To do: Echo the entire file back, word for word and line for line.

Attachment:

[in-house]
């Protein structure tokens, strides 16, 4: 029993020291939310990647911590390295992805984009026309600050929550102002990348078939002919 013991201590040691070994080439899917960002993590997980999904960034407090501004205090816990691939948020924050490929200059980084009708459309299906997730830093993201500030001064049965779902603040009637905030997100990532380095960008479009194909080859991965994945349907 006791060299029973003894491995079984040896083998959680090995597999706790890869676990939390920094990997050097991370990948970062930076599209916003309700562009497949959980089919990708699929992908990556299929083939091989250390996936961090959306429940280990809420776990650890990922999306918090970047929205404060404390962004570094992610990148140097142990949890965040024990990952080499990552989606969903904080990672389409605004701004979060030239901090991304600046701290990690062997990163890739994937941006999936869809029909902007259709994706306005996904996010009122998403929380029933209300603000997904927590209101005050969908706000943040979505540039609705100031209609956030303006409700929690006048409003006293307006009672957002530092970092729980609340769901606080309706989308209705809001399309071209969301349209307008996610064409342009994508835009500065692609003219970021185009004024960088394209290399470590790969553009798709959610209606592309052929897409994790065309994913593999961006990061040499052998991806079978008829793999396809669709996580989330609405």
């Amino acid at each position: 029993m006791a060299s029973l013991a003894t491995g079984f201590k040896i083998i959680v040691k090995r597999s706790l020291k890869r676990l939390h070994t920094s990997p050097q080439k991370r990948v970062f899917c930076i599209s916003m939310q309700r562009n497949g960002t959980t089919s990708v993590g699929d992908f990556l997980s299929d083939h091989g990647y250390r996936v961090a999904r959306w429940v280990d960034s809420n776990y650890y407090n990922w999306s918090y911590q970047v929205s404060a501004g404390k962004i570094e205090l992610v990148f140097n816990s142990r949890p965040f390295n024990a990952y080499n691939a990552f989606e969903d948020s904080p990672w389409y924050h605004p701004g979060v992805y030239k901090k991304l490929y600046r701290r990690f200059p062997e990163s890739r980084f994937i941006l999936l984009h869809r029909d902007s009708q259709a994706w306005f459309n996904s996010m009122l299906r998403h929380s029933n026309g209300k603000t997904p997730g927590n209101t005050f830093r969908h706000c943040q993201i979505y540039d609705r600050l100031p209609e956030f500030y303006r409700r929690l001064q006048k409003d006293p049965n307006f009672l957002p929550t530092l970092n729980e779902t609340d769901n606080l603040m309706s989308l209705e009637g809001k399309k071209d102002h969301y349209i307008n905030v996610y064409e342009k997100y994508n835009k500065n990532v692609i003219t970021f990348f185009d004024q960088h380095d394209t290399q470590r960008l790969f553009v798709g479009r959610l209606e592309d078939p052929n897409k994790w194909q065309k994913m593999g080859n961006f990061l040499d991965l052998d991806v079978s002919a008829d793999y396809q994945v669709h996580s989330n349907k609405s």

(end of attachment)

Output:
[in-house]
């Protein structure tokens, strides 16, 4: 029993020291939310990647911590390295992805984009026309600050929550102002990348078939002919 013991201590040691070994080439899917960002993590997980999904960034407090501004205090816990691939948020924050490929200059980084009708459309299906997730830093993201500030001064049965779902603040009637905030997100990532380095960008479009194909080859991965994945349907 006791060299029973003894491995079984040896083998959680090995597999706790890869676990939390920094990997050097991370990948970062930076599209916003309700562009497949959980089919990708699929992908990556299929083939091989250390996936961090959306429940280990809420776990650890990922999306918090970047929205404060404390962004570094992610990148140097142990949890965040024990990952080499990552989606969903904080990672389409605004701004979060030239901090991304600046701290990690062997990163890739994937941006999936869809029909902007259709994706306005996904996010009122998403929380029933209300603000997904927590209101005050969908706000943040979505540039609705100031209609956030303006409700929690006048409003006293307006009672957002530092970092729980609340769901606080309706989308209705809001399309071209969301349209307008996610064409342009994508835009500065692609003219970021185009004024960088394209290399470590790969553009798709959610209606592309052929897409994790065309994913593999961006990061040499052998991806079978008829793999396809669709996580989330609405």
């Amino acid at each position: 029993m006791a060299s029973l013991a003894t491995g079984f201590k040896i083998i959680v040691k090995r597999s706790l020291k890869r676990l939390h070994t920094s990997p050097q080439k991370r990948v970062f899917c930076i599209s916003m939310q309700r562009n497949g960002t959980t089919s990708v993590g699929d992908f990556l997980s299929d083939h091989g990647y250390r996936v961090a999904r959306w429940v280990d960034s809420n776990y650890y407090n990922w999306s918090y911590q970047v929205s404060a501004g404390k962004i570094e205090l992610v990148f140097n816990s142990r949890p965040f390295n024990a990952y080499n691939a990552f989606e969903d948020s904080p990672w389409y924050h605004p701004g979060v992805y030239k901090k991304l490929y600046r701290r990690f200059p062997e990163s890739r980084f994937i941006l999936l984009h869809r029909d902007s009708q259709a994706w306005f459309n996904s996010m009122l299906r998403h929380s029933n026309g209300k603000t997904p997730g927590n209101t005050f830093r969908h706000c943040q993201i979505y540039d609705r600050l100031p209609e956030f500030y303006r409700r929690l001064q006048k409003d006293p049965n307006f009672l957002p929550t530092l970092n729980e779902t609340d769901n606080l603040m309706s989308l209705e009637g809001k399309k071209d102002h969301y349209i307008n905030v996610y064409e342009k997100y994508n835009k500065n990532v692609i003219t970021f990348f185009d004024q960088h380095d394209t290399q470590r960008l790969f553009v798709g479009r959610l209606e592309d078939p052929n897409k994790w194909q065309k994913m593999g080859n961006f990061l040499d991965l052998d991806v079978s002919a008829d793999y396809q994945v669709h996580s989330n349907k609405s």